Fri, May 03, 2013 - Page 9 News List

Career boosts in China should come with a health warning

By Louise Watt  /  AP, BEIJING

Ford transferred its regional headquarters from Bangkok to Shanghai in 2009. Four months after the move, Small, the director of communications, had her first major asthma attack.

“I had never had asthma in my life, never ever had asthma before China,” said Small, who quit the country in May last year.

Her asthma was exacerbated by an allergy to coal, which is the source of about 70 percent of China’s energy. Her allergy was first identified in 2005 after a six-week assignment in Beijing ended with her being hospitalized for three days in Hong Kong with her lung function at about 30 percent.

In Shanghai, the asthma resurfaced.

“Three hospitalizations later, my doctor said it was time to call it quits,” she said.

Her frequent treatments — involving inhalers, steroids and a nebulizer in the mornings and evenings to get medication deep into her lungs — meant the medication became less effective.

“I actually got a written warning from my pulmonary doctor and it said you need to reconsider for your life’s sake what you’re doing and so that was it. I didn’t really have a choice, my doctor made it for me,” Small said.

Ivo Hahn, the chief executive officer of the China office of executive search consultants Stanton Chase, said that in the past six months, air pollution has become an issue for candidates they approach.

“It pops up increasingly that people say ‘well we don’t want to move to Beijing’ or ‘I can’t convince my family to move to Beijing,’” he said.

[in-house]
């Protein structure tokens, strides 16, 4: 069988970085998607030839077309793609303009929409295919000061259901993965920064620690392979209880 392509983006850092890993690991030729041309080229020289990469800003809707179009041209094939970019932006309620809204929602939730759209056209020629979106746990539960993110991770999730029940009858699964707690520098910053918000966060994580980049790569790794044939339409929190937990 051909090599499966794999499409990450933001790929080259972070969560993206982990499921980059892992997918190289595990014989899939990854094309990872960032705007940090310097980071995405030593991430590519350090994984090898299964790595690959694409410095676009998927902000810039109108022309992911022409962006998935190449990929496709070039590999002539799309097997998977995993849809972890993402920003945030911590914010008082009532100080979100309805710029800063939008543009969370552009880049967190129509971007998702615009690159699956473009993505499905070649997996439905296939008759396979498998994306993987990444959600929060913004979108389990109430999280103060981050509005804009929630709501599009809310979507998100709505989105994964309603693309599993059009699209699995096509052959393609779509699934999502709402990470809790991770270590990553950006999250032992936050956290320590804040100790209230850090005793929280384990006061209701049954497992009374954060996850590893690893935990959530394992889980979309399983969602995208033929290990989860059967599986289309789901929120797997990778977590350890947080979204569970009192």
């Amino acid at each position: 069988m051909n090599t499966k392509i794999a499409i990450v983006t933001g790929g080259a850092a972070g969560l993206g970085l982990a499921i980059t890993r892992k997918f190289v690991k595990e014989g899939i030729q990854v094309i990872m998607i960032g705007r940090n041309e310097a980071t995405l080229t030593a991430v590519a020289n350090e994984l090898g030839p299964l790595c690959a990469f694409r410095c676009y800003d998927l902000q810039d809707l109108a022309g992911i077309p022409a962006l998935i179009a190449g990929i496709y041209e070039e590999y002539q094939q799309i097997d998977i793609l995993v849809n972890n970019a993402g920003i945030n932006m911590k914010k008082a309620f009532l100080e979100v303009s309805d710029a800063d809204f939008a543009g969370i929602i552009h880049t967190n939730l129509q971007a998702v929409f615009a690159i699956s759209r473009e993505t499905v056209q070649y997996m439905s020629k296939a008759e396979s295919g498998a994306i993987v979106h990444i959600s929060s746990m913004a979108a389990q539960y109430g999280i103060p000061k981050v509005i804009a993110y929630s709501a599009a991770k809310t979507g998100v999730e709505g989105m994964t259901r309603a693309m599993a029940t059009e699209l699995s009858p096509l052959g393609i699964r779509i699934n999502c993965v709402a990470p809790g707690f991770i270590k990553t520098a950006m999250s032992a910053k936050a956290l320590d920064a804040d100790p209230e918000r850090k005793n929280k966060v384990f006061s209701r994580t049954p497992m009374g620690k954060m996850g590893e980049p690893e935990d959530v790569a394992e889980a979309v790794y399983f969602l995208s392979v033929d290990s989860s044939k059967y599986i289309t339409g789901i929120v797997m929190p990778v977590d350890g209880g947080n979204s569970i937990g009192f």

Two expats, one Western and one an overseas Chinese, recently turned down general manager and managing director positions because of the air pollution, he said.

Hahn thinks this trend will only strengthen over the next one or two years because the highest-level executives generally “are not working primarily for their survival.”

“They normally get a decent pay, they are generally reasonably well taken care of, so the quality of life actually it does matter, particularly when they have children,” he said.

Some, however, say that China has become too important economically for up-and-coming corporate executives to ignore. It generates a large and growing share of profits for global companies while still offering a vast untapped potential. Its auto industry, now the world’s largest by number of vehicles sold, is expected to outstrip the US and Europe combined by 2020 as car ownership rises from a low level of 50 vehicles per 1,000 people.

“It’s increasingly important for people who want to have careers as managers in multinational companies to have international experience and as part of their career path, and in terms of international experience, China is one of the most desirable places because of the size of the market and growth and dynamism of the market,” said Christian Murck, the president of the American Chamber of Commerce in China.

Carl Hopkins, Asia managing partner of legal search firm Major, Lindsey & Africa, said Chinese nationals who had studied abroad at top institutions were reluctant to return unless they had elderly family to take care of.

“There is an unwillingness for these people to return to China because they have got a better standard of living in the States or somewhere else than going to Beijing and Shanghai with its current issues with pollution,” Hopkins said, adding that this had become more prevalent over the last year.

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